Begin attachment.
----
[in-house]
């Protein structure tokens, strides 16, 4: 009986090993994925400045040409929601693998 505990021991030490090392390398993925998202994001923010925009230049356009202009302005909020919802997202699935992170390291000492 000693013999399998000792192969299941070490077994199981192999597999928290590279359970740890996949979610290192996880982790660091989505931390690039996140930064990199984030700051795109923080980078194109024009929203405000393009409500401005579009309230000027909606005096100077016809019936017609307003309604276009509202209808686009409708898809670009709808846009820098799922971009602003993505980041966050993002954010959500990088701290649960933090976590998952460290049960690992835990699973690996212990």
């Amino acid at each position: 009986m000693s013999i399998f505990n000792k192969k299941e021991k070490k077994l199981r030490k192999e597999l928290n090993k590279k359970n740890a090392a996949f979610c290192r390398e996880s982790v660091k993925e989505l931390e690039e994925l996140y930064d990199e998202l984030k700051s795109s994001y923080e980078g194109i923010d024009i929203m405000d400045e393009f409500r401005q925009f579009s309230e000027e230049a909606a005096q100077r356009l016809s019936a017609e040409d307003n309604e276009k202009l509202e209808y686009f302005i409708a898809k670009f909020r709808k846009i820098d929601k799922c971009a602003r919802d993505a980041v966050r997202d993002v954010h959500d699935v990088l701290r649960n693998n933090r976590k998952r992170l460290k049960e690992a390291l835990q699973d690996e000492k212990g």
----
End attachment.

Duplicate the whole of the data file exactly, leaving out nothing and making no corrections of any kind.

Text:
[in-house]
């Protein structure tokens, strides 16, 4: 009986090993994925400045040409929601693998 505990021991030490090392390398993925998202994001923010925009230049356009202009302005909020919802997202699935992170390291000492 000693013999399998000792192969299941070490077994199981192999597999928290590279359970740890996949979610290192996880982790660091989505931390690039996140930064990199984030700051795109923080980078194109024009929203405000393009409500401005579009309230000027909606005096100077016809019936017609307003309604276009509202209808686009409708898809670009709808846009820098799922971009602003993505980041966050993002954010959500990088701290649960933090976590998952460290049960690992835990699973690996212990």
């Amino acid at each position: 009986m000693s013999i399998f505990n000792k192969k299941e021991k070490k077994l199981r030490k192999e597999l928290n090993k590279k359970n740890a090392a996949f979610c290192r390398e996880s982790v660091k993925e989505l931390e690039e994925l996140y930064d990199e998202l984030k700051s795109s994001y923080e980078g194109i923010d024009i929203m405000d400045e393009f409500r401005q925009f579009s309230e000027e230049a909606a005096q100077r356009l016809s019936a017609e040409d307003n309604e276009k202009l509202e209808y686009f302005i409708a898809k670009f909020r709808k846009i820098d929601k799922c971009a602003r919802d993505a980041v966050r997202d993002v954010h959500d699935v990088l701290r649960n693998n933090r976590k998952r992170l460290k049960e690992a390291l835990q699973d690996e000492k212990g």